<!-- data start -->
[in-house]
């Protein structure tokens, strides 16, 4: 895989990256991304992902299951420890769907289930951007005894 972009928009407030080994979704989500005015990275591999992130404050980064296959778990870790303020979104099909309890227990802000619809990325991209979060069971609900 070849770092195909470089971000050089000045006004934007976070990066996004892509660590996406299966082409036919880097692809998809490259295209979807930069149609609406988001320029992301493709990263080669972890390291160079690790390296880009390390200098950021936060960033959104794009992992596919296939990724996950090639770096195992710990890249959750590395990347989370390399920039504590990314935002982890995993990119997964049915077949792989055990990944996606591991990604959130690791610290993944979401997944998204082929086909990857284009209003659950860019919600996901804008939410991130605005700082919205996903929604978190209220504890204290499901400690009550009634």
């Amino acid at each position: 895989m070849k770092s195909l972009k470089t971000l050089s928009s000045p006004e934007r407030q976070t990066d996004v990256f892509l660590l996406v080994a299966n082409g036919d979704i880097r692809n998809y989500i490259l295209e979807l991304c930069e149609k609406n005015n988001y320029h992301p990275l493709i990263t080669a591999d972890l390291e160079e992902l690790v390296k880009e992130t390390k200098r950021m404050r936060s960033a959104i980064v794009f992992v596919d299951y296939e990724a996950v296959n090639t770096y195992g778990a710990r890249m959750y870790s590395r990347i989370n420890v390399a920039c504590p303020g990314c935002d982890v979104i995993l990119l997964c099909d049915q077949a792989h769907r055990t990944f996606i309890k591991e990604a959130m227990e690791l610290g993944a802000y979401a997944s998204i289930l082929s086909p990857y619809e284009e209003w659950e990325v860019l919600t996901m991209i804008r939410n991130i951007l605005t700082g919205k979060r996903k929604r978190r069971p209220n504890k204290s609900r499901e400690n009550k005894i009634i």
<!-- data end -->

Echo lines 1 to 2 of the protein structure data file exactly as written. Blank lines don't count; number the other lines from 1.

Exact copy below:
[in-house]
């Protein structure tokens, strides 16, 4: 895989990256991304992902299951420890769907289930951007005894 972009928009407030080994979704989500005015990275591999992130404050980064296959778990870790303020979104099909309890227990802000619809990325991209979060069971609900 070849770092195909470089971000050089000045006004934007976070990066996004892509660590996406299966082409036919880097692809998809490259295209979807930069149609609406988001320029992301493709990263080669972890390291160079690790390296880009390390200098950021936060960033959104794009992992596919296939990724996950090639770096195992710990890249959750590395990347989370390399920039504590990314935002982890995993990119997964049915077949792989055990990944996606591991990604959130690791610290993944979401997944998204082929086909990857284009209003659950860019919600996901804008939410991130605005700082919205996903929604978190209220504890204290499901400690009550009634």